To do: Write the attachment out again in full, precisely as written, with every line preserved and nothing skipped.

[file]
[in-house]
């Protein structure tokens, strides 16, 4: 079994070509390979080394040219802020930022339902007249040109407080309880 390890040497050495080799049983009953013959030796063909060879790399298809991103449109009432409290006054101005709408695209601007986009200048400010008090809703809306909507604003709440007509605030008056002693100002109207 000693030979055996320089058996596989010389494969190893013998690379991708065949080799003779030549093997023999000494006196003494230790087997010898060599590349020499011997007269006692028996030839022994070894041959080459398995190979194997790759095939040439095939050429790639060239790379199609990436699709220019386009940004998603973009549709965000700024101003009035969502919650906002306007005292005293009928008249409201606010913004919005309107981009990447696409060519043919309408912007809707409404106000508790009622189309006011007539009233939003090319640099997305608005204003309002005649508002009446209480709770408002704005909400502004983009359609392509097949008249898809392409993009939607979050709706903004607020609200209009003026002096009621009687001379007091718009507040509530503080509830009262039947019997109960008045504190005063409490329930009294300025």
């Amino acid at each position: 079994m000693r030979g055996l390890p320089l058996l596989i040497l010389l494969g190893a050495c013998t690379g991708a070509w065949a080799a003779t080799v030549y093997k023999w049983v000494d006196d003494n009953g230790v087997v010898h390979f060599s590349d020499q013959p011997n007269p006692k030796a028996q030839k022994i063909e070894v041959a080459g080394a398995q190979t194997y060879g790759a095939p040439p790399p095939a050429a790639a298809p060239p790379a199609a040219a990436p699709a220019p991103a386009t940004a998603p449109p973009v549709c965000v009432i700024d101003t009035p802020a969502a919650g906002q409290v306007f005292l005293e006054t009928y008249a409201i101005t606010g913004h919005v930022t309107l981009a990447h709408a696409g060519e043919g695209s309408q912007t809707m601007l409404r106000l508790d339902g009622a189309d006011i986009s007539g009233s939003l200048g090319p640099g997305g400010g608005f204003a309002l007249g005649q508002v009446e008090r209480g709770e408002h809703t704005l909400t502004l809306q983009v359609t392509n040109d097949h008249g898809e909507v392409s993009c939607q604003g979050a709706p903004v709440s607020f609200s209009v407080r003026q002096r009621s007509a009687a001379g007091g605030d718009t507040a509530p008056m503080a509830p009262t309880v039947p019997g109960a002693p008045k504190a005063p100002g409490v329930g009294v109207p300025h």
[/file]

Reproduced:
[in-house]
């Protein structure tokens, strides 16, 4: 079994070509390979080394040219802020930022339902007249040109407080309880 390890040497050495080799049983009953013959030796063909060879790399298809991103449109009432409290006054101005709408695209601007986009200048400010008090809703809306909507604003709440007509605030008056002693100002109207 000693030979055996320089058996596989010389494969190893013998690379991708065949080799003779030549093997023999000494006196003494230790087997010898060599590349020499011997007269006692028996030839022994070894041959080459398995190979194997790759095939040439095939050429790639060239790379199609990436699709220019386009940004998603973009549709965000700024101003009035969502919650906002306007005292005293009928008249409201606010913004919005309107981009990447696409060519043919309408912007809707409404106000508790009622189309006011007539009233939003090319640099997305608005204003309002005649508002009446209480709770408002704005909400502004983009359609392509097949008249898809392409993009939607979050709706903004607020609200209009003026002096009621009687001379007091718009507040509530503080509830009262039947019997109960008045504190005063409490329930009294300025």
């Amino acid at each position: 079994m000693r030979g055996l390890p320089l058996l596989i040497l010389l494969g190893a050495c013998t690379g991708a070509w065949a080799a003779t080799v030549y093997k023999w049983v000494d006196d003494n009953g230790v087997v010898h390979f060599s590349d020499q013959p011997n007269p006692k030796a028996q030839k022994i063909e070894v041959a080459g080394a398995q190979t194997y060879g790759a095939p040439p790399p095939a050429a790639a298809p060239p790379a199609a040219a990436p699709a220019p991103a386009t940004a998603p449109p973009v549709c965000v009432i700024d101003t009035p802020a969502a919650g906002q409290v306007f005292l005293e006054t009928y008249a409201i101005t606010g913004h919005v930022t309107l981009a990447h709408a696409g060519e043919g695209s309408q912007t809707m601007l409404r106000l508790d339902g009622a189309d006011i986009s007539g009233s939003l200048g090319p640099g997305g400010g608005f204003a309002l007249g005649q508002v009446e008090r209480g709770e408002h809703t704005l909400t502004l809306q983009v359609t392509n040109d097949h008249g898809e909507v392409s993009c939607q604003g979050a709706p903004v709440s607020f609200s209009v407080r003026q002096r009621s007509a009687a001379g007091g605030d718009t507040a509530p008056m503080a509830p009262t309880v039947p019997g109960a002693p008045k504190a005063p100002g409490v329930g009294v109207p300025h």